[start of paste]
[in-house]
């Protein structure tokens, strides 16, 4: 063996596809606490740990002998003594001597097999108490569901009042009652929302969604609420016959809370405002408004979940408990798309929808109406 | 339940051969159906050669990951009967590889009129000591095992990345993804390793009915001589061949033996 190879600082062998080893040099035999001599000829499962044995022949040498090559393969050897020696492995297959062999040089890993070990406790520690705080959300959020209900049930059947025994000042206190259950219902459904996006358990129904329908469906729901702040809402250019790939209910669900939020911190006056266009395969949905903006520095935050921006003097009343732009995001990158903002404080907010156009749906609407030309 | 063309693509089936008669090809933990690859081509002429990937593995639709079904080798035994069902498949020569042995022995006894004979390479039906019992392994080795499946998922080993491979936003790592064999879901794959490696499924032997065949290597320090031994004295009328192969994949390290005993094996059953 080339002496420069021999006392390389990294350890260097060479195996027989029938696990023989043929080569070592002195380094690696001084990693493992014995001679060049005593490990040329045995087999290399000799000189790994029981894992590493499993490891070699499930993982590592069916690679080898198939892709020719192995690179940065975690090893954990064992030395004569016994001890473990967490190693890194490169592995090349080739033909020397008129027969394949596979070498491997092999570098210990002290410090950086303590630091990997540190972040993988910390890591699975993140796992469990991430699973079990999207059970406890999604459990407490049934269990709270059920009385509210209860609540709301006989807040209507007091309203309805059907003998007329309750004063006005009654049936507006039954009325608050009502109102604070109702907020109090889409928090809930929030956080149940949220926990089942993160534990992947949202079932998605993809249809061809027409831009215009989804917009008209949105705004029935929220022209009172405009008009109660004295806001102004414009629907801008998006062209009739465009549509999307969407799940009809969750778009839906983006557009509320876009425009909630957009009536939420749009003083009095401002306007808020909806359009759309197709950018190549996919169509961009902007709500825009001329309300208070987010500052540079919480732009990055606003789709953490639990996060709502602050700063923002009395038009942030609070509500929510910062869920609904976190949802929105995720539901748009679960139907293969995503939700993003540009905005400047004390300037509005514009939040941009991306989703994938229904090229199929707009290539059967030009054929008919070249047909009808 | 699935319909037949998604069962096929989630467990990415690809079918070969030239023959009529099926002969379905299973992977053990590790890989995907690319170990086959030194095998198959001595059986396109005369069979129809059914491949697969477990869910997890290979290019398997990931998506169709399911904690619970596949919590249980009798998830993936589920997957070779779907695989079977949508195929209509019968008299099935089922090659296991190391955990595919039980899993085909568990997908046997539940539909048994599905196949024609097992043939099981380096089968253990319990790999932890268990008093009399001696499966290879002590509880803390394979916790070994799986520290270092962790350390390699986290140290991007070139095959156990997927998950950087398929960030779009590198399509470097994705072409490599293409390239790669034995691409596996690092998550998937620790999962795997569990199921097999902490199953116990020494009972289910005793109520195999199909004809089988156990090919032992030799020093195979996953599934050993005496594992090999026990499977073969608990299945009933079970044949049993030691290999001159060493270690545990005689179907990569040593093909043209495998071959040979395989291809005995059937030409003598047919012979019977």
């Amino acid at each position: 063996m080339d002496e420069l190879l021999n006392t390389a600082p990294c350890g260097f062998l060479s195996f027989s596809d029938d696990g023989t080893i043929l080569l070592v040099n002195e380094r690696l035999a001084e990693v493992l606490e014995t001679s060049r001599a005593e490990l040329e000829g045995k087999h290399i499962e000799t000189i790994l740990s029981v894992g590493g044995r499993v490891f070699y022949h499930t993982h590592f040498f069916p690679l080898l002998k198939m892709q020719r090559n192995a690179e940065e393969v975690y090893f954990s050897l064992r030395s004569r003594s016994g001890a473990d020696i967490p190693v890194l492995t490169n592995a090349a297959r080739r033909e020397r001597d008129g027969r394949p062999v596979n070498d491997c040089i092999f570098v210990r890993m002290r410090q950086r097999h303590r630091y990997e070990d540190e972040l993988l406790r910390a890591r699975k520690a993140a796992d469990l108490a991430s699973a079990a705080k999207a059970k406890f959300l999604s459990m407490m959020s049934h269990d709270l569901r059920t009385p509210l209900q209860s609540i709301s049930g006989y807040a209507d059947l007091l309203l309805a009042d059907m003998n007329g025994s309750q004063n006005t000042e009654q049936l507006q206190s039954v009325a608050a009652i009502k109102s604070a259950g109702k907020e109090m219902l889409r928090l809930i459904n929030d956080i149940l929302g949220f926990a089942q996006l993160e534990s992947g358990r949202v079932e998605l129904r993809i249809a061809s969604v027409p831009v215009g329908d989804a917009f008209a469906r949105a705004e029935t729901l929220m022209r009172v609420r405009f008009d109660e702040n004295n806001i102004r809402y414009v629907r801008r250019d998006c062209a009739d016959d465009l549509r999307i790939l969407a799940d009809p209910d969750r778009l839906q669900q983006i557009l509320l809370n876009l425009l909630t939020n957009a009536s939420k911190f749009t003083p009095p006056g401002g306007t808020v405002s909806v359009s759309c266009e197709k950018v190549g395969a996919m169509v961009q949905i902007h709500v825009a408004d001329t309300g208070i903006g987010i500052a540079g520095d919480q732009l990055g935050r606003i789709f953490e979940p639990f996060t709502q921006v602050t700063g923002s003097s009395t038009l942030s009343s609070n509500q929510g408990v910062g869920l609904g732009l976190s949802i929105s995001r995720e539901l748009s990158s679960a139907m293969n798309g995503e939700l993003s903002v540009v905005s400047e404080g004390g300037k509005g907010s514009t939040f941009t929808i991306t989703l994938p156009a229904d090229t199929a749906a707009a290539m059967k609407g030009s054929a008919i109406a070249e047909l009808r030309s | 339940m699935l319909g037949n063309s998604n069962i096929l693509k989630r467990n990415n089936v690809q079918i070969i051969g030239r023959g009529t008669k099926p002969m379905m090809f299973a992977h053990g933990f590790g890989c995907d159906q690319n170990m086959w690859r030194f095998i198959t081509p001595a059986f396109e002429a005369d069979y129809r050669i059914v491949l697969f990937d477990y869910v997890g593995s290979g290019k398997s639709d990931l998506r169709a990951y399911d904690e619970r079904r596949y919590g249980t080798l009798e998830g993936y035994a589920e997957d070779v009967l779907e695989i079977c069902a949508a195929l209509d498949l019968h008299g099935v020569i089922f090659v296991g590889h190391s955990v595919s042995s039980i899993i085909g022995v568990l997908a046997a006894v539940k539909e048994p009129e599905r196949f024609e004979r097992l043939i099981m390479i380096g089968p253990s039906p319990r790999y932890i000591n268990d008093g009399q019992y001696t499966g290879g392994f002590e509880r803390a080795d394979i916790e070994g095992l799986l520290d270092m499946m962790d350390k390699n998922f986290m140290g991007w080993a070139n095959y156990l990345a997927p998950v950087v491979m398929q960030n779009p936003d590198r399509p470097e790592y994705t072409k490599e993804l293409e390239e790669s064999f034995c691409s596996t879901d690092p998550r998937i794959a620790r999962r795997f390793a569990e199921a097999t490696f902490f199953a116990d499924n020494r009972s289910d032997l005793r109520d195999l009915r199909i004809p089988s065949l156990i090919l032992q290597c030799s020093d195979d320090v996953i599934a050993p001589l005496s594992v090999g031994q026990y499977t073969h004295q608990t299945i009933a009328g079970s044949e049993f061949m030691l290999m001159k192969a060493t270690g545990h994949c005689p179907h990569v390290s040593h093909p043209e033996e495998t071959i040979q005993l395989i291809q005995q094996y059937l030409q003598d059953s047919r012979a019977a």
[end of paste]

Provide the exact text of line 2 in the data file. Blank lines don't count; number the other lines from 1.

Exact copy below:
């Protein structure tokens, strides 16, 4: 063996596809606490740990002998003594001597097999108490569901009042009652929302969604609420016959809370405002408004979940408990798309929808109406 | 339940051969159906050669990951009967590889009129000591095992990345993804390793009915001589061949033996 190879600082062998080893040099035999001599000829499962044995022949040498090559393969050897020696492995297959062999040089890993070990406790520690705080959300959020209900049930059947025994000042206190259950219902459904996006358990129904329908469906729901702040809402250019790939209910669900939020911190006056266009395969949905903006520095935050921006003097009343732009995001990158903002404080907010156009749906609407030309 | 063309693509089936008669090809933990690859081509002429990937593995639709079904080798035994069902498949020569042995022995006894004979390479039906019992392994080795499946998922080993491979936003790592064999879901794959490696499924032997065949290597320090031994004295009328192969994949390290005993094996059953 080339002496420069021999006392390389990294350890260097060479195996027989029938696990023989043929080569070592002195380094690696001084990693493992014995001679060049005593490990040329045995087999290399000799000189790994029981894992590493499993490891070699499930993982590592069916690679080898198939892709020719192995690179940065975690090893954990064992030395004569016994001890473990967490190693890194490169592995090349080739033909020397008129027969394949596979070498491997092999570098210990002290410090950086303590630091990997540190972040993988910390890591699975993140796992469990991430699973079990999207059970406890999604459990407490049934269990709270059920009385509210209860609540709301006989807040209507007091309203309805059907003998007329309750004063006005009654049936507006039954009325608050009502109102604070109702907020109090889409928090809930929030956080149940949220926990089942993160534990992947949202079932998605993809249809061809027409831009215009989804917009008209949105705004029935929220022209009172405009008009109660004295806001102004414009629907801008998006062209009739465009549509999307969407799940009809969750778009839906983006557009509320876009425009909630957009009536939420749009003083009095401002306007808020909806359009759309197709950018190549996919169509961009902007709500825009001329309300208070987010500052540079919480732009990055606003789709953490639990996060709502602050700063923002009395038009942030609070509500929510910062869920609904976190949802929105995720539901748009679960139907293969995503939700993003540009905005400047004390300037509005514009939040941009991306989703994938229904090229199929707009290539059967030009054929008919070249047909009808 | 699935319909037949998604069962096929989630467990990415690809079918070969030239023959009529099926002969379905299973992977053990590790890989995907690319170990086959030194095998198959001595059986396109005369069979129809059914491949697969477990869910997890290979290019398997990931998506169709399911904690619970596949919590249980009798998830993936589920997957070779779907695989079977949508195929209509019968008299099935089922090659296991190391955990595919039980899993085909568990997908046997539940539909048994599905196949024609097992043939099981380096089968253990319990790999932890268990008093009399001696499966290879002590509880803390394979916790070994799986520290270092962790350390390699986290140290991007070139095959156990997927998950950087398929960030779009590198399509470097994705072409490599293409390239790669034995691409596996690092998550998937620790999962795997569990199921097999902490199953116990020494009972289910005793109520195999199909004809089988156990090919032992030799020093195979996953599934050993005496594992090999026990499977073969608990299945009933079970044949049993030691290999001159060493270690545990005689179907990569040593093909043209495998071959040979395989291809005995059937030409003598047919012979019977």